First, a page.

More Syrian children are in need than at any time since the country’s devastating civil war erupted over a decade ago, but funding for them is “dwindling”, the United Nations (UN) warned on Sunday.
“Syria‘s children have suffered for far too long and should not suffer any longer,” the UN children’s agency Unicef said in a statement, noting that 9.3 million were in need of aid both inside the country and in the wider region where they had fled.
“More than 6.5 million children in Syria are in need of assistance, the highest number recorded since the beginning of the crisis, more than 11 years ago,” it added.
Meanwhile, “in Syria’s neighbouring countries, strained by political instability and fragility, nearly 2.8 million children depend on assistance, their lives riddled with poverty and hardship”.
Syria’s war is estimated to have killed nearly half a million people and displaced millions since it began in 2011 with a brutal crackdown on anti-government protests.
“Children’s needs, both inside Syria and in neighbouring countries, are growing,” said Adele Khodr, Unicef’s Middle East chief.
“Many families struggle to make ends meet. Prices of basic supplies, including food, are skyrocketing, partially as a result of the crisis in Ukraine.”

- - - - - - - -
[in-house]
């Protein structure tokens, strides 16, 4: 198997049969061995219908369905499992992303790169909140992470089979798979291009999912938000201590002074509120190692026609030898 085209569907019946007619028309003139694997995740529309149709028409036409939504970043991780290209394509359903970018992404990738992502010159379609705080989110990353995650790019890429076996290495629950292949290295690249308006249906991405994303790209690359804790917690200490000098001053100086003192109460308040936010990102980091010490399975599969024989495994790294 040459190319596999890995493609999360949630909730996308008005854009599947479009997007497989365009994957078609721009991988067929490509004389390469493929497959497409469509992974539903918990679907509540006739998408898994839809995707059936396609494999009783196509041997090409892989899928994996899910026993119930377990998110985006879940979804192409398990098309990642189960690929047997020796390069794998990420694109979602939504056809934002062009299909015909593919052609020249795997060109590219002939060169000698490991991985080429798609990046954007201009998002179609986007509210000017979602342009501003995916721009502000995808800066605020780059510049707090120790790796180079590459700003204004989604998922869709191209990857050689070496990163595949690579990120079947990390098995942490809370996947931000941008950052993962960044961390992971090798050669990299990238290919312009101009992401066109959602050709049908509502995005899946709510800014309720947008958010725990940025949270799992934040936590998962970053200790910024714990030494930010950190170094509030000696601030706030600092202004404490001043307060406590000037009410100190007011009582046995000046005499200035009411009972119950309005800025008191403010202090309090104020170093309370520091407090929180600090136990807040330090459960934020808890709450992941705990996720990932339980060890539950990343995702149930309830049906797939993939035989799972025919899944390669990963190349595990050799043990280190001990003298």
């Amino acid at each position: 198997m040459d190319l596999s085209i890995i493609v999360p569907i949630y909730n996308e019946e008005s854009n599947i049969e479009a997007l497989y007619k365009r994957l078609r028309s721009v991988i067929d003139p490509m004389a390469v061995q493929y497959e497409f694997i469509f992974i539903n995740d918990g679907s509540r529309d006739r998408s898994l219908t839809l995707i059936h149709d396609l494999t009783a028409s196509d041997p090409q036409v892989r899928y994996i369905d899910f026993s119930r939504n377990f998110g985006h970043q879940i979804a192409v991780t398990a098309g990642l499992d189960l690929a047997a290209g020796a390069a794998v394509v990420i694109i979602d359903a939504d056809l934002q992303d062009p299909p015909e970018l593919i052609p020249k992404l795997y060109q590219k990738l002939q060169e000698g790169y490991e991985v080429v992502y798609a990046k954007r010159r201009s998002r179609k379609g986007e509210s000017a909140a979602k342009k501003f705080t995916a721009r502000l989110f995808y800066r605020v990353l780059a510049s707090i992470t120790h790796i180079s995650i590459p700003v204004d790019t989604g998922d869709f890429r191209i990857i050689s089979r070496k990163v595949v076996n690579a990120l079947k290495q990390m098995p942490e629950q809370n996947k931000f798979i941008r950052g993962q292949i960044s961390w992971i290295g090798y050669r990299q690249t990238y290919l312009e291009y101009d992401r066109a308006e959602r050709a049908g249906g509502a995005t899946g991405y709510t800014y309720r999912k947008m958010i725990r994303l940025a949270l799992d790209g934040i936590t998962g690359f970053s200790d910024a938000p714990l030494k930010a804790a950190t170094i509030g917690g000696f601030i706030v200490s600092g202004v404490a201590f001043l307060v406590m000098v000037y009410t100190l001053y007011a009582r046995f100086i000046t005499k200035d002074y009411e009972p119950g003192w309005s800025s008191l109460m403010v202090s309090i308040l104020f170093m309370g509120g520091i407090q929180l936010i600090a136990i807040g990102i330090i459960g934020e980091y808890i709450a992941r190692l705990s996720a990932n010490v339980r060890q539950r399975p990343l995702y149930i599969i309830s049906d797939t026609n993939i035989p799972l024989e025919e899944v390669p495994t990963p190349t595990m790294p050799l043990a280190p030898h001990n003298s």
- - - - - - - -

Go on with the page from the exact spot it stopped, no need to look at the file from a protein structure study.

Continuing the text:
Children are among the most vulnerable and the UN warned they are bearing the brunt of the impact.
Unicef said they faced a severe cash shortfall that is affecting their ability to provide aid.
“Funding for humanitarian operations is meanwhile fast dwindling,” Khodr said. “Unicef has received less than half of its funding requirements for this year.”
Unicef called for $20m to fund “cross-border operations” in northwest Syria – the country’s last major rebel enclave – to create “the only lifeline for nearly one million children”.
‘More than 40,000 out of school’
Last week, research commissioned by Syria Relief and its parent charity Action For Humanity showed that more than 40,000 Syrian children have been forced out of school as a result of cuts to overseas aid by the British government.
In their report, released on Thursday and entitled “The children failed by the world“, the charities described the UK’s action as “a political choice that we, and the children, parents, and teachers of Syria, hope will desperately be reversed”.
Jessica Adams, head of communications for Syria Relief/Action For Humanity and the report’s author, said that “in less than 12 months, Syria Relief have gone from running 306 schools to 24 and it could be zero by the end of year, leaving over 100,000 children out of education”.
Among the consequences of the closures, Syria Relief said “parents are considering sending their children to work or forcing their girls into early marriages if they are unable to attend school”.
The charity added that “thousands of children who need psychosocial support due to trauma will no longer receive any of the mental health support they need”.
Source: Middle East Eye